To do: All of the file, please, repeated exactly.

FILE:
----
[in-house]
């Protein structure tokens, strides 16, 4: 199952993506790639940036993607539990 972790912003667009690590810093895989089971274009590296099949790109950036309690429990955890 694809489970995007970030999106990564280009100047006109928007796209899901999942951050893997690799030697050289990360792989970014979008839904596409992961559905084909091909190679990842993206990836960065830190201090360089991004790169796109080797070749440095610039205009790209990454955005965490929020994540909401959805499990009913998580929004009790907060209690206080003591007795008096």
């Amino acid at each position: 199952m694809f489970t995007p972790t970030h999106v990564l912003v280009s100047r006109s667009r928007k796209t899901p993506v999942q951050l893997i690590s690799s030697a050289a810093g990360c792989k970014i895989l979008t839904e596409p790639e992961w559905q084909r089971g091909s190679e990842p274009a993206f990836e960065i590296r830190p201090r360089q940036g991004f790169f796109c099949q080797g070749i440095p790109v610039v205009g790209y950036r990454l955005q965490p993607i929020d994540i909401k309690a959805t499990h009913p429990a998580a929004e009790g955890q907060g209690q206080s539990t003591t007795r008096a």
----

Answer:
[in-house]
């Protein structure tokens, strides 16, 4: 199952993506790639940036993607539990 972790912003667009690590810093895989089971274009590296099949790109950036309690429990955890 694809489970995007970030999106990564280009100047006109928007796209899901999942951050893997690799030697050289990360792989970014979008839904596409992961559905084909091909190679990842993206990836960065830190201090360089991004790169796109080797070749440095610039205009790209990454955005965490929020994540909401959805499990009913998580929004009790907060209690206080003591007795008096």
């Amino acid at each position: 199952m694809f489970t995007p972790t970030h999106v990564l912003v280009s100047r006109s667009r928007k796209t899901p993506v999942q951050l893997i690590s690799s030697a050289a810093g990360c792989k970014i895989l979008t839904e596409p790639e992961w559905q084909r089971g091909s190679e990842p274009a993206f990836e960065i590296r830190p201090r360089q940036g991004f790169f796109c099949q080797g070749i440095p790109v610039v205009g790209y950036r990454l955005q965490p993607i929020d994540i909401k309690a959805t499990h009913p429990a998580a929004e009790g955890q907060g209690q206080s539990t003591t007795r008096a």